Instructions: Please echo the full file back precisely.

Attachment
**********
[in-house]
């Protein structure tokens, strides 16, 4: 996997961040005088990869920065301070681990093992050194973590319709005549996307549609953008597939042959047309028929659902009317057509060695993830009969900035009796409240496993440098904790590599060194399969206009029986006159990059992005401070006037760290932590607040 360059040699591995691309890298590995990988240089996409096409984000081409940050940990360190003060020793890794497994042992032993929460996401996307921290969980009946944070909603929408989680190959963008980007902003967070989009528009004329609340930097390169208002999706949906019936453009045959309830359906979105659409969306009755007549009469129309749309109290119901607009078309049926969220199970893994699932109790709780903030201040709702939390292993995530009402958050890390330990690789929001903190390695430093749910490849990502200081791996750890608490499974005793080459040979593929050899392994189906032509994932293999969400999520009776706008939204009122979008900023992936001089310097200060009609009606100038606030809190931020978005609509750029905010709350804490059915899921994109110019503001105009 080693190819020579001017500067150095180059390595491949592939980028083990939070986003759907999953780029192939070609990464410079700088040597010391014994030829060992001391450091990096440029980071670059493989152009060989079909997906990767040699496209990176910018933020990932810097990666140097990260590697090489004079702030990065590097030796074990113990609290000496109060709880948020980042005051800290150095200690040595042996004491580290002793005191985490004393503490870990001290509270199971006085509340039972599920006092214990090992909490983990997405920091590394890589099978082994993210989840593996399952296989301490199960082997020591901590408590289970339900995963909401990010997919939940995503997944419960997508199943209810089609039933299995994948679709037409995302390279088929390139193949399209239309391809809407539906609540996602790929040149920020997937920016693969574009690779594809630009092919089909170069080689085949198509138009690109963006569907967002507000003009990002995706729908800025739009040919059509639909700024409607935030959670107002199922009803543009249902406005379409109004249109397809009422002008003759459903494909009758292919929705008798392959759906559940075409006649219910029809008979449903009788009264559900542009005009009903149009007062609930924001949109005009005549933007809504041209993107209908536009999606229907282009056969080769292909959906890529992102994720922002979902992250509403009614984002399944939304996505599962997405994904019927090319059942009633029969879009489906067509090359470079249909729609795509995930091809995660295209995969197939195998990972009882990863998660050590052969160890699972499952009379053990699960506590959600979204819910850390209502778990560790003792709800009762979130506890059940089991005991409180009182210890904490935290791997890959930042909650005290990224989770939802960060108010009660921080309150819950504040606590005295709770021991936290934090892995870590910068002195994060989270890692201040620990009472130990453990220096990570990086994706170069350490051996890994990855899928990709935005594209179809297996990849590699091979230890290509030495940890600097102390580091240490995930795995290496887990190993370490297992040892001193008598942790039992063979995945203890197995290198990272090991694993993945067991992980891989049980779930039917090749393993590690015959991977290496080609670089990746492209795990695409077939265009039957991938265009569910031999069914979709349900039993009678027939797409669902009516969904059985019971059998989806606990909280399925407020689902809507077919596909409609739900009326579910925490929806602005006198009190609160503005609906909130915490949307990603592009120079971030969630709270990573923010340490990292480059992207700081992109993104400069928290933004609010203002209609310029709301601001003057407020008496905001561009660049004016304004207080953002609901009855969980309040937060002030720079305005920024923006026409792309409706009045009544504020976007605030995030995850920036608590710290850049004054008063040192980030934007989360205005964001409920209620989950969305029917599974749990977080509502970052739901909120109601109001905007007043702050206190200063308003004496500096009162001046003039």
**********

[in-house]
């Protein structure tokens, strides 16, 4: 996997961040005088990869920065301070681990093992050194973590319709005549996307549609953008597939042959047309028929659902009317057509060695993830009969900035009796409240496993440098904790590599060194399969206009029986006159990059992005401070006037760290932590607040 360059040699591995691309890298590995990988240089996409096409984000081409940050940990360190003060020793890794497994042992032993929460996401996307921290969980009946944070909603929408989680190959963008980007902003967070989009528009004329609340930097390169208002999706949906019936453009045959309830359906979105659409969306009755007549009469129309749309109290119901607009078309049926969220199970893994699932109790709780903030201040709702939390292993995530009402958050890390330990690789929001903190390695430093749910490849990502200081791996750890608490499974005793080459040979593929050899392994189906032509994932293999969400999520009776706008939204009122979008900023992936001089310097200060009609009606100038606030809190931020978005609509750029905010709350804490059915899921994109110019503001105009 080693190819020579001017500067150095180059390595491949592939980028083990939070986003759907999953780029192939070609990464410079700088040597010391014994030829060992001391450091990096440029980071670059493989152009060989079909997906990767040699496209990176910018933020990932810097990666140097990260590697090489004079702030990065590097030796074990113990609290000496109060709880948020980042005051800290150095200690040595042996004491580290002793005191985490004393503490870990001290509270199971006085509340039972599920006092214990090992909490983990997405920091590394890589099978082994993210989840593996399952296989301490199960082997020591901590408590289970339900995963909401990010997919939940995503997944419960997508199943209810089609039933299995994948679709037409995302390279088929390139193949399209239309391809809407539906609540996602790929040149920020997937920016693969574009690779594809630009092919089909170069080689085949198509138009690109963006569907967002507000003009990002995706729908800025739009040919059509639909700024409607935030959670107002199922009803543009249902406005379409109004249109397809009422002008003759459903494909009758292919929705008798392959759906559940075409006649219910029809008979449903009788009264559900542009005009009903149009007062609930924001949109005009005549933007809504041209993107209908536009999606229907282009056969080769292909959906890529992102994720922002979902992250509403009614984002399944939304996505599962997405994904019927090319059942009633029969879009489906067509090359470079249909729609795509995930091809995660295209995969197939195998990972009882990863998660050590052969160890699972499952009379053990699960506590959600979204819910850390209502778990560790003792709800009762979130506890059940089991005991409180009182210890904490935290791997890959930042909650005290990224989770939802960060108010009660921080309150819950504040606590005295709770021991936290934090892995870590910068002195994060989270890692201040620990009472130990453990220096990570990086994706170069350490051996890994990855899928990709935005594209179809297996990849590699091979230890290509030495940890600097102390580091240490995930795995290496887990190993370490297992040892001193008598942790039992063979995945203890197995290198990272090991694993993945067991992980891989049980779930039917090749393993590690015959991977290496080609670089990746492209795990695409077939265009039957991938265009569910031999069914979709349900039993009678027939797409669902009516969904059985019971059998989806606990909280399925407020689902809507077919596909409609739900009326579910925490929806602005006198009190609160503005609906909130915490949307990603592009120079971030969630709270990573923010340490990292480059992207700081992109993104400069928290933004609010203002209609310029709301601001003057407020008496905001561009660049004016304004207080953002609901009855969980309040937060002030720079305005920024923006026409792309409706009045009544504020976007605030995030995850920036608590710290850049004054008063040192980030934007989360205005964001409920209620989950969305029917599974749990977080509502970052739901909120109601109001905007007043702050206190200063308003004496500096009162001046003039």